Monday, June 8, 2009
IN MY OPINION (Column)
Memory Research Yields Exciting Possibilities
By TED RUHIG
We used to be who our memories remembered us to be. But in the not-so-distant future this may no longer be the case. Research is now going on to identify the molecular basis for long-term memory.
By probing the brain, scientists are beginning to find out what memory consists of. In so doing, the following picture of our future emerges: Scientists can erase certain memories by tinkering with a single substance in the brain. In so doing, they can make you forget a chronic fear, a traumatic loss or even a bad habit.
Researchers at State University of New York Medical Center in Brooklyn have recently accomplished this feat with a single dose of an experimental drug delivered to areas of the brain critical for holding specific types of memory, such as emotional associations, spatial knowledge or motor skills.
The drug blocks the actions of a substance the brain needs to keep such learned information alive. If enhanced, the substance could help ward off dementias and other memory problems.
The discovery of such an apparently critical memory molecule and its many potential uses are part of a field that, in just the past few years, has made the study of the brain an exciting field.
The possible implications of this discovery are profound. Application of findings about this molecule can have an impact on the traumatized brain as well as the addicted brain.
Ultimately, the knowledge being discovered may be applied for improving memory and learning. Right now, the research is being done only with mice and rats. But scientists say this memory system is likely to work almost identically in people.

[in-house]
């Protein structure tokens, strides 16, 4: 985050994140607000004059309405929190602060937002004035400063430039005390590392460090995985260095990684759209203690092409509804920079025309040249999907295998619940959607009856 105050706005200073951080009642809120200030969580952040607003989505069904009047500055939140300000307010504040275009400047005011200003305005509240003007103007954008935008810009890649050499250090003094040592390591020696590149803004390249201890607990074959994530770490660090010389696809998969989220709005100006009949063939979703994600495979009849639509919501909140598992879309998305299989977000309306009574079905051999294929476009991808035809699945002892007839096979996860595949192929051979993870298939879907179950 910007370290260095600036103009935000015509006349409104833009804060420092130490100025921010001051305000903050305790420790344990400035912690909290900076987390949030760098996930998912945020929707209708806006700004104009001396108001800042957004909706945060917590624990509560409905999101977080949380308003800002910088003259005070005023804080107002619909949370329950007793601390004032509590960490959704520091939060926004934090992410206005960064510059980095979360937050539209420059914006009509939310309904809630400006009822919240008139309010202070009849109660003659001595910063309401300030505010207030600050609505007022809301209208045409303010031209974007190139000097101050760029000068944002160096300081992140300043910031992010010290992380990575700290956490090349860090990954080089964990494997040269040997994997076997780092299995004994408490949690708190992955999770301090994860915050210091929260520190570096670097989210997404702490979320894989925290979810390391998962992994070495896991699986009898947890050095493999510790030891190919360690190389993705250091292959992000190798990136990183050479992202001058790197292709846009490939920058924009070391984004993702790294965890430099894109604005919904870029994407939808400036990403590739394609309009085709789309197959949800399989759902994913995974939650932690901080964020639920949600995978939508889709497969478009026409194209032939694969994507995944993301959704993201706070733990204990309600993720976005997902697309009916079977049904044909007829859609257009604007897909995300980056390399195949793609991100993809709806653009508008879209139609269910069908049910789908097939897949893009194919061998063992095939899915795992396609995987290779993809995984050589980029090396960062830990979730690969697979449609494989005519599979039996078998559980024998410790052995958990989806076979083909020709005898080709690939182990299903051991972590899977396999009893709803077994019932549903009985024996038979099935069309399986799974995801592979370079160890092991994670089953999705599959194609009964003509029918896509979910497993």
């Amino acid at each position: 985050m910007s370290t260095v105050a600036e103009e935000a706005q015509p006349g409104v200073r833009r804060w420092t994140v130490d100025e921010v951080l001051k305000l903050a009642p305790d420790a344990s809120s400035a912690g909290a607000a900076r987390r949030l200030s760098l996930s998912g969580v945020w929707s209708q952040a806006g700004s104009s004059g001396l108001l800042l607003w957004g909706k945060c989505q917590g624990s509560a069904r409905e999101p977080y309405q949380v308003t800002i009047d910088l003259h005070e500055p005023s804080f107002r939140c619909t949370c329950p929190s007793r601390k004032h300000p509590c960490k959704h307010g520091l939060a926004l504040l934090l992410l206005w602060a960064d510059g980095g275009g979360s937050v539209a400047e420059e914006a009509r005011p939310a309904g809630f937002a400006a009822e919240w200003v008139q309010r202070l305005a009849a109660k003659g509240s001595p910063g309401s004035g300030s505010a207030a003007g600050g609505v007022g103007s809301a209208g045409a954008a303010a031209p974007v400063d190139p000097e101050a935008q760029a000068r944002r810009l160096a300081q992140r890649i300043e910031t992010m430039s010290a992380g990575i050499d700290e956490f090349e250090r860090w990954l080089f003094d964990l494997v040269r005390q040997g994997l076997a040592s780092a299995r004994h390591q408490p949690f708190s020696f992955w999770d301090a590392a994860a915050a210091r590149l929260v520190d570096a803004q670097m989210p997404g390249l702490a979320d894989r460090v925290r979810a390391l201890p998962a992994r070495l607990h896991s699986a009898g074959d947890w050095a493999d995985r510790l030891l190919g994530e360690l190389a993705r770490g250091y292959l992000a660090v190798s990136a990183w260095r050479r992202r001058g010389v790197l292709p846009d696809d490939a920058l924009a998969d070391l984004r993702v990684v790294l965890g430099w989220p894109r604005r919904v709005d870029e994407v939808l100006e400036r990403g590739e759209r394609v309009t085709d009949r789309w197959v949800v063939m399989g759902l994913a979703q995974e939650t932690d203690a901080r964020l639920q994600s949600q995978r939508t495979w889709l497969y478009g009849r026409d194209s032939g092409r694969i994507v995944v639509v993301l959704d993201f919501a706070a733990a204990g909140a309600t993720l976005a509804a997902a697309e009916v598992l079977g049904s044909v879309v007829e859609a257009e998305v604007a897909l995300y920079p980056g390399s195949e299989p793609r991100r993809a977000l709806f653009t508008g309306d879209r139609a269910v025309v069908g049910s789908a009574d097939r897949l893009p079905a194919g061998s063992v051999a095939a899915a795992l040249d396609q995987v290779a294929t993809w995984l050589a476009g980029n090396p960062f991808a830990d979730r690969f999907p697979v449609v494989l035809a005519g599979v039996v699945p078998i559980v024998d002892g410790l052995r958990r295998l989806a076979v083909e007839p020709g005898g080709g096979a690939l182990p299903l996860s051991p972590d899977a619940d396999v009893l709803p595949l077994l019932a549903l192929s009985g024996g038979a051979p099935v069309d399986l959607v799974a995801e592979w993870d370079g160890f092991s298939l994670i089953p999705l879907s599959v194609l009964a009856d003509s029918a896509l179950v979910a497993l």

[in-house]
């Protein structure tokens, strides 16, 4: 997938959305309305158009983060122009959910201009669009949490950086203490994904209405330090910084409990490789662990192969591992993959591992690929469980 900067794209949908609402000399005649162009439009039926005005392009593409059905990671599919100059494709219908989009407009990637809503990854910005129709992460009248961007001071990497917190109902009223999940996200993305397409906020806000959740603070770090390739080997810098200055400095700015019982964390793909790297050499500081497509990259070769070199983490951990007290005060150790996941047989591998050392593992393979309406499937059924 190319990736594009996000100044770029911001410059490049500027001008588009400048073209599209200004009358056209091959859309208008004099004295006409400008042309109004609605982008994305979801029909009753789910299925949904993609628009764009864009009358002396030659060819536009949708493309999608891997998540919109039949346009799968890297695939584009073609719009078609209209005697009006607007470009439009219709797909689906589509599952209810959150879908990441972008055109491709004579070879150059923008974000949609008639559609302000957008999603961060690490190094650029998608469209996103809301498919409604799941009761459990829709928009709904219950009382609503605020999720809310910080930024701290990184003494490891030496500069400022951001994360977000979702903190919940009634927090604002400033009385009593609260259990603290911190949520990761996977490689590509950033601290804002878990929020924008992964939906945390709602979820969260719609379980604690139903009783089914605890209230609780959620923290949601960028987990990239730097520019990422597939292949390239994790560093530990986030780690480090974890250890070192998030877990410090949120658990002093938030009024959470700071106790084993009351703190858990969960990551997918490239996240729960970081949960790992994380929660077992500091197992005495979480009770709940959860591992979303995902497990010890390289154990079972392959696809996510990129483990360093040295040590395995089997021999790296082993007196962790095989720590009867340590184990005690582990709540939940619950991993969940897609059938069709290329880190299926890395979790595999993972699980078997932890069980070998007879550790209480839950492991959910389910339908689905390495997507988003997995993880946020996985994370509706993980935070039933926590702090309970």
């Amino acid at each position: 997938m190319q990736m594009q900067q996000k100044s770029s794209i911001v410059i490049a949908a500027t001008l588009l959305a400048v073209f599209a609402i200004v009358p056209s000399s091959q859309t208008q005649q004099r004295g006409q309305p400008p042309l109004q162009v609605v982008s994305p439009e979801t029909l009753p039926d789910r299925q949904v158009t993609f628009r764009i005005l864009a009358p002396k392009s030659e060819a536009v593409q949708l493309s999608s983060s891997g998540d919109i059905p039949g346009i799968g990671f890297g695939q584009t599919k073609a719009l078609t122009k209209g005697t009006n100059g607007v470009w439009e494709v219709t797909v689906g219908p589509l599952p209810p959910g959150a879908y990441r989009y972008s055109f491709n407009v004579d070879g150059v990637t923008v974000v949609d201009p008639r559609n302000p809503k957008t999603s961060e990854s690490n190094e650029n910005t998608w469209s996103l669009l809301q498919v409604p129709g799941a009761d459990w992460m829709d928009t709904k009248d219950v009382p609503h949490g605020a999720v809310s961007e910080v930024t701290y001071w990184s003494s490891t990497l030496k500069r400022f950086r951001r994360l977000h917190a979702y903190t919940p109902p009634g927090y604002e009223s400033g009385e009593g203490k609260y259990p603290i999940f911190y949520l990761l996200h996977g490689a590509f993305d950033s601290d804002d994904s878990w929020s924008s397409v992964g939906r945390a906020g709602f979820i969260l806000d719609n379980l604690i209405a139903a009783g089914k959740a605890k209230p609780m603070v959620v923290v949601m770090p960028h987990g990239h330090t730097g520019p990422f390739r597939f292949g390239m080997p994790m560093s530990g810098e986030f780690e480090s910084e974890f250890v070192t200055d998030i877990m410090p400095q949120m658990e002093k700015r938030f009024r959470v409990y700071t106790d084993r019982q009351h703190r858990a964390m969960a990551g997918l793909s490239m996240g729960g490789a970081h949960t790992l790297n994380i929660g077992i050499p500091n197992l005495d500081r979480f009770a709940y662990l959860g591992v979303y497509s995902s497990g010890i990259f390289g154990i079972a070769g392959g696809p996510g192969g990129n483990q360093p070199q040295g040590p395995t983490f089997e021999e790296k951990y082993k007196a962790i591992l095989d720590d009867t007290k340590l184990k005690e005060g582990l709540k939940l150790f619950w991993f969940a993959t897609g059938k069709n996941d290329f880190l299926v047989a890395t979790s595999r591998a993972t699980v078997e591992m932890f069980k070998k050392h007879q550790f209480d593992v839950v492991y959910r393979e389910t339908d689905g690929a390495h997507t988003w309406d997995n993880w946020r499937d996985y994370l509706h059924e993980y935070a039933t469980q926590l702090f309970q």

When studying memory molecules, scientists have zeroed in on the neurons in the hippocampus area of the brain. In an experiment, rats placed on a rotating platform learn to avoid a small stationary area that, upon contact, gives them an electric shock.
The next day, after an injection with either a salt solution or the “forgetting molecule” (a molecule that inhibits the protein that is involved with long-term memory), the salt brain remembers to avoid the “shock spot,” but the rat injected with the forgetting molecule forgets about the stationary area and gets shocked again.
For the scientists studying the biology of memory, the promise of new kinds of drugs to impact Alzheimer’s disease is truly exciting. By the year 2050, more than 100 million people are likely to be suffering from age-related memory decline, including Alzheimer’s.
As headway is made in determining the molecular basis for learning and memory, we may extrapolate that someday we might be able to help the elderly and others retain information better through medications and therapies that target specific molecular pathways.
Yet this kind of research raises scientific and ethical questions galore. The New York Times, in reporting about this research, observed: “Millions of people might be tempted to erase a severely painful memory, for instance — but what if, in the process, they lost other personally important memories that were somehow related? Would a treatment that ‘cleared’ the learned habits of addiction only tempt people to experiment more widely?”
In addition, there is not likely to be just one molecule that opens the secret of memory. Thomas J. Carew, a neuroscientist at the University of California, Irvine, and president of the Society for Neuroscience, was quoted in the New York Times article as saying: “There is not going to be one, single memory molecule; the system is just not that simple. There are going to be many molecules involved, in different kinds of memories, all along the process of learning, storage and retrieval.”
He and other scientists are just now poised to develop an understanding of the chemical makeup of human nature.
As we develop this understanding, our comprehension of the very nature of human endeavors will change. Writing poetry or novels or producing any kind of creative product — or even engaging in politics may be found to have a chemical basis in our brain.
Yet, as the New York Times observes: “…even as scientists sent men to the moon and spacecraft to Saturn and submarines to the ocean floor, the instrument responsible for such feats, the human mind, remain[s] almost entirely dark, a vast and mostly uncharted universe as mysterious as the New World was to explorers of the past.”
— Capitol News Service